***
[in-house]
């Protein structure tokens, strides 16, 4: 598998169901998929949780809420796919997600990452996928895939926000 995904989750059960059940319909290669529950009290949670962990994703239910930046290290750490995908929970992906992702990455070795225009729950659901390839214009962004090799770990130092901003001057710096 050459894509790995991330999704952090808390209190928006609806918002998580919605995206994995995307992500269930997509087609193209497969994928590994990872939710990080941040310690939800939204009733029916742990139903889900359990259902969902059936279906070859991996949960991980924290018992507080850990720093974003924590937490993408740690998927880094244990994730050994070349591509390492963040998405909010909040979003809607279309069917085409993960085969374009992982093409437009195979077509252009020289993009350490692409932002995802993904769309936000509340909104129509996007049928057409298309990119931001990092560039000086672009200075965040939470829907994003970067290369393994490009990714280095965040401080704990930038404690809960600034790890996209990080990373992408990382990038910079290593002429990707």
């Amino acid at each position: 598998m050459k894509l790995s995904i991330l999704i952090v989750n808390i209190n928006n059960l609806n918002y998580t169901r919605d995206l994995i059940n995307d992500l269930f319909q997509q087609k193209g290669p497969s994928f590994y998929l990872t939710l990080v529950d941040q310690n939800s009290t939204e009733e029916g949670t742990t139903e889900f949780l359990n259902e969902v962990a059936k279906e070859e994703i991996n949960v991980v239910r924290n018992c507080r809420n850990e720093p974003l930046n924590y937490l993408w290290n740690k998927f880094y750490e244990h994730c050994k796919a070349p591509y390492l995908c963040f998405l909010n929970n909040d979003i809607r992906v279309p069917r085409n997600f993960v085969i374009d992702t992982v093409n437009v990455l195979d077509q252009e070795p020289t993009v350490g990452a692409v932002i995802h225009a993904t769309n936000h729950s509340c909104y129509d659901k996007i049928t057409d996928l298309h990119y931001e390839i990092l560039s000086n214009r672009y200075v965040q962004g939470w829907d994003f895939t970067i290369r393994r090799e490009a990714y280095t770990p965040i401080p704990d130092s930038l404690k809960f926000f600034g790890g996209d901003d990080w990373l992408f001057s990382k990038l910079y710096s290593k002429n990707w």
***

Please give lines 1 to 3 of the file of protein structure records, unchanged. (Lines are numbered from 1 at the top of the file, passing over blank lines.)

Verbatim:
[in-house]
């Protein structure tokens, strides 16, 4: 598998169901998929949780809420796919997600990452996928895939926000 995904989750059960059940319909290669529950009290949670962990994703239910930046290290750490995908929970992906992702990455070795225009729950659901390839214009962004090799770990130092901003001057710096 050459894509790995991330999704952090808390209190928006609806918002998580919605995206994995995307992500269930997509087609193209497969994928590994990872939710990080941040310690939800939204009733029916742990139903889900359990259902969902059936279906070859991996949960991980924290018992507080850990720093974003924590937490993408740690998927880094244990994730050994070349591509390492963040998405909010909040979003809607279309069917085409993960085969374009992982093409437009195979077509252009020289993009350490692409932002995802993904769309936000509340909104129509996007049928057409298309990119931001990092560039000086672009200075965040939470829907994003970067290369393994490009990714280095965040401080704990930038404690809960600034790890996209990080990373992408990382990038910079290593002429990707």
């Amino acid at each position: 598998m050459k894509l790995s995904i991330l999704i952090v989750n808390i209190n928006n059960l609806n918002y998580t169901r919605d995206l994995i059940n995307d992500l269930f319909q997509q087609k193209g290669p497969s994928f590994y998929l990872t939710l990080v529950d941040q310690n939800s009290t939204e009733e029916g949670t742990t139903e889900f949780l359990n259902e969902v962990a059936k279906e070859e994703i991996n949960v991980v239910r924290n018992c507080r809420n850990e720093p974003l930046n924590y937490l993408w290290n740690k998927f880094y750490e244990h994730c050994k796919a070349p591509y390492l995908c963040f998405l909010n929970n909040d979003i809607r992906v279309p069917r085409n997600f993960v085969i374009d992702t992982v093409n437009v990455l195979d077509q252009e070795p020289t993009v350490g990452a692409v932002i995802h225009a993904t769309n936000h729950s509340c909104y129509d659901k996007i049928t057409d996928l298309h990119y931001e390839i990092l560039s000086n214009r672009y200075v965040q962004g939470w829907d994003f895939t970067i290369r393994r090799e490009a990714y280095t770990p965040i401080p704990d130092s930038l404690k809960f926000f600034g790890g996209d901003d990080w990373l992408f001057s990382k990038l910079y710096s290593k002429n990707w």